Back when a new Intel chipset launch meant excitement and anticipation, we were always impressed by the widespread availability of motherboards based on the new chipset on the day of announcement. These launches with immediate availability were often taken for granted, and it wasn't until we encountered a barrage of paper launches that discussing availability was really ever an issue.

It wasn't too long ago that both ATI and NVIDIA were constantly paper launching new graphics products, but since that unfortunate year both companies have sought to maintain these "hard launches" with immediate retail availability. NVIDIA has done a better job of ensuring widespread availability than ATI, and last week's launch of the GeForce 8800 series is a perfect example of just that.

Weeks before our G80 review went live we were receiving samples of 8800 GTX and GTS GPUs from NVIDIA's board manufacturers, all eager to get their new product out around the time of NVIDIA's launch. It's simply rare that we see that sort of vendor support surrounding any ATI GPU launch these days, and obviously it's a fact that NVIDIA is quite proud of.

The G80 itself is reason enough for NVIDIA to be proud; widespread availability is merely icing on the cake. As we saw in our review of the 681 million transistor GPU, even a single GeForce 8800 GTX is able to outperform a pair of 7900 GTX or X1950 XTX cards running in SLI or CrossFire respectively. The chip is fast and on average an 8800 GTX seems to draw only 8% more power than ATI's Radeon X1950 XTX, so overall performance per watt is quite strong.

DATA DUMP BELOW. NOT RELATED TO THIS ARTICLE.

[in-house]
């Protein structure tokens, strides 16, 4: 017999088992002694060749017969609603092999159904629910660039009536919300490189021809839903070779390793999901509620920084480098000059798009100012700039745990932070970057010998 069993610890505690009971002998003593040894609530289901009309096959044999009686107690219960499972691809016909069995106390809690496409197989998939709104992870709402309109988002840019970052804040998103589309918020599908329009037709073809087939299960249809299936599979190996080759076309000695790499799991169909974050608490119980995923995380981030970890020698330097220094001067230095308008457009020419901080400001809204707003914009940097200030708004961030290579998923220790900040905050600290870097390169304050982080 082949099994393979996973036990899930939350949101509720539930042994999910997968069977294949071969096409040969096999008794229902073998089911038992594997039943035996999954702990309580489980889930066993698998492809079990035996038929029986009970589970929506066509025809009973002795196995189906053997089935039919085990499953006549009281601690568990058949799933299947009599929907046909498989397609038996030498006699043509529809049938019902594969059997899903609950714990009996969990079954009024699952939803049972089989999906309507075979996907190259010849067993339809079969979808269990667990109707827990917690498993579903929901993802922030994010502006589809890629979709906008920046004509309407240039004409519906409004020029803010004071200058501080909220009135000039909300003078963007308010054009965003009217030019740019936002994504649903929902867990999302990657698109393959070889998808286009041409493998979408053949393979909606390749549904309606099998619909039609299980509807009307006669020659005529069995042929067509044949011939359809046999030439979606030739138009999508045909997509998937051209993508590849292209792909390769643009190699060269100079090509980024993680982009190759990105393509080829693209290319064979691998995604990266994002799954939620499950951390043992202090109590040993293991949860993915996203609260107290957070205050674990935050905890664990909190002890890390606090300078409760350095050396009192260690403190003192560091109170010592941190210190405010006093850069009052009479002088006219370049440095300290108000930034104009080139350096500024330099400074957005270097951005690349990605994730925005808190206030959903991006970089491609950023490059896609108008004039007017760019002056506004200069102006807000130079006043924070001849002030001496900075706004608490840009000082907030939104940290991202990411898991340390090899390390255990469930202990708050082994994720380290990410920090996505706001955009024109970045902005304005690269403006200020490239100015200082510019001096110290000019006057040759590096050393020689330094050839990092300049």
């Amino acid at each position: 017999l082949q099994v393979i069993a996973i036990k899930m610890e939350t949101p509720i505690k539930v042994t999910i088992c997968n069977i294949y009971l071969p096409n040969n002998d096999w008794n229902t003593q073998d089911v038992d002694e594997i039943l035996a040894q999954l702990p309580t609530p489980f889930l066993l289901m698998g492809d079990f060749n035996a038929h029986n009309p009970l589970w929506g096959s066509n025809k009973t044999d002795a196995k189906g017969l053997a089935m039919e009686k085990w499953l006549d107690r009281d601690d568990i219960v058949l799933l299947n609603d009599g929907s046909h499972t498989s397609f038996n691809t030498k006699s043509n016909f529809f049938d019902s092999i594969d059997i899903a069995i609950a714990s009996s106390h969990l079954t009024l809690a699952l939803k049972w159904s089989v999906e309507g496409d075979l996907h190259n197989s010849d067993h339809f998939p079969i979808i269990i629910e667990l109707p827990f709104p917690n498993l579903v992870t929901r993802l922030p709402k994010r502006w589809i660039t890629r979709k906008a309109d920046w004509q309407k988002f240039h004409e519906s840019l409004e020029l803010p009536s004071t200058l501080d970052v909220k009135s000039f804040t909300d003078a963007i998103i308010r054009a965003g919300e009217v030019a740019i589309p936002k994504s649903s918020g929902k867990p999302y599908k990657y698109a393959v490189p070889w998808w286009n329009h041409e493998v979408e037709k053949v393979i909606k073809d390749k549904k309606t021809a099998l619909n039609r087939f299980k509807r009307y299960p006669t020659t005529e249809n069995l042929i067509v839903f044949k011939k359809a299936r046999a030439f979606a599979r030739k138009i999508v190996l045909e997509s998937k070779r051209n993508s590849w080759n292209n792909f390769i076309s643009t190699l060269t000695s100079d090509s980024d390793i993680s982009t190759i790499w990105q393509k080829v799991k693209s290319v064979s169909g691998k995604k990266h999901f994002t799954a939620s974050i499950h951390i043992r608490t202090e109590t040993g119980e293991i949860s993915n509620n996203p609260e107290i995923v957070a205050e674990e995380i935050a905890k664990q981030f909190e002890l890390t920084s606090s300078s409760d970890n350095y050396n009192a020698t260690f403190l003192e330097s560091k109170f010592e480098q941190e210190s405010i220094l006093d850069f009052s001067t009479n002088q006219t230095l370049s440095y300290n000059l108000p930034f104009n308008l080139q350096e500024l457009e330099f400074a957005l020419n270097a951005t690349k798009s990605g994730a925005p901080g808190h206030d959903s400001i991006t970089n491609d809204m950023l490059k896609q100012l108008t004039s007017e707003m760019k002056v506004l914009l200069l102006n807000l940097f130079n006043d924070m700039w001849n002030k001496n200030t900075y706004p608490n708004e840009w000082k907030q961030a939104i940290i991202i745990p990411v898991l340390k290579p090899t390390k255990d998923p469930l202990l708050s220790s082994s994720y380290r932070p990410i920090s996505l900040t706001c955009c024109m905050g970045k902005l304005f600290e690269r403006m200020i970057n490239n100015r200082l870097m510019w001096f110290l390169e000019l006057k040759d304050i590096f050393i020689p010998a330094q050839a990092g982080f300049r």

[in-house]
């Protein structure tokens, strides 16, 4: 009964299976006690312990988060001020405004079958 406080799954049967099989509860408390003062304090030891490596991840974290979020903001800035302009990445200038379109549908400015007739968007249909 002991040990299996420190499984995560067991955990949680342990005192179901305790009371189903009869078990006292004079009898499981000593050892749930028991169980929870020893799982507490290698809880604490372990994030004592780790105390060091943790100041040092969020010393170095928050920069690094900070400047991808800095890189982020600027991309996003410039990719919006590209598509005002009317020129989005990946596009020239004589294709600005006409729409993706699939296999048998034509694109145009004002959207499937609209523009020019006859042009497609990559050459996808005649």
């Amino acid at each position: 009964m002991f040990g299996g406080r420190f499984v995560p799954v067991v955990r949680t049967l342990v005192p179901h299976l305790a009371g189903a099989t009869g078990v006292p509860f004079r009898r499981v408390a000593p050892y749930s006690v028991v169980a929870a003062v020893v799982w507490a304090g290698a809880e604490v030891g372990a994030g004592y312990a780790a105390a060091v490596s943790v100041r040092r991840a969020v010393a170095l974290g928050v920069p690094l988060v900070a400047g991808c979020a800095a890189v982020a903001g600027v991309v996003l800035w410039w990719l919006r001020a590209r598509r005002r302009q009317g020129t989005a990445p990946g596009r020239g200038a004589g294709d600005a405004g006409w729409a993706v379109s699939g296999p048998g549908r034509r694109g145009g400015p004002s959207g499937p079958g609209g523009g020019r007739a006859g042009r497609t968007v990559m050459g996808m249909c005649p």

The architecture of G80 is built for the future, and as the first DirectX 10 GPU these cards will be used to develop the next-generation of games. Unlike brand new architectures of DirectX past, you don't need newly re-written games to take advantage of G80. Thanks to its unified shader architecture, the massively parallel powerhouse is able to make full utilization of its execution power regardless of what sort of shader code you're running on it.

NVIDIA's timing with the 8800 launch is impeccable, as it is the clear high end choice for PCs this holiday season. With no competition from ATI until next year, NVIDIA is able to enjoy the crown for the remaining weeks of 2006. If you are fortunate enough to be in the market for an 8800-class card this holiday season, we present to you a roundup of some of the currently available GeForce 8800 graphics cards.

We've got a total of seven G80 based cards in today's roundup, six of which are GeForce 8800 GTX cards along with a single 8800 GTS. All seven G80s are clocked at NVIDIA's stock speeds which are 1.35GHz/575MHz/900MHz (shader/core/memory) for the GTX and 1.2GHz/500MHz/800MHz for the GTS. Apparently NVIDIA isn't allowing vendor-overclocked 8800 GTX cards (according to one of our OEM contacts), thus you can expect all 8800s to perform more or less the same at stock speeds. You will see differences however in the cooling solutions implemented by the various manufacturers, which will in turn influence the overclocking capability of these cards. It's worth mentioning that even at stock speeds, these 8800s are fast... very fast. With the power of these cards and the good overclocking we've seen, we expect we'll see a return to vendor sanctioned overclocking with NVIDIA GPUs at some point in the future, but exactly when this will happen is hard to say.

All of the cards in this roundup are fully HDCP compliant thanks to NVIDIA's NVIO chip in combination with the optional crypto-ROM key found on each of the boards. HDMI outputs are still not very common on PC graphics cards and thus HDCP is supported over DVI on each card. Coupled with an HDCP compliant monitor, any of these 8800s will be able to play full resolution HD-DVD or Blu-ray movies over a digital connection where HDCP is required.

BFG, EVGA & MSI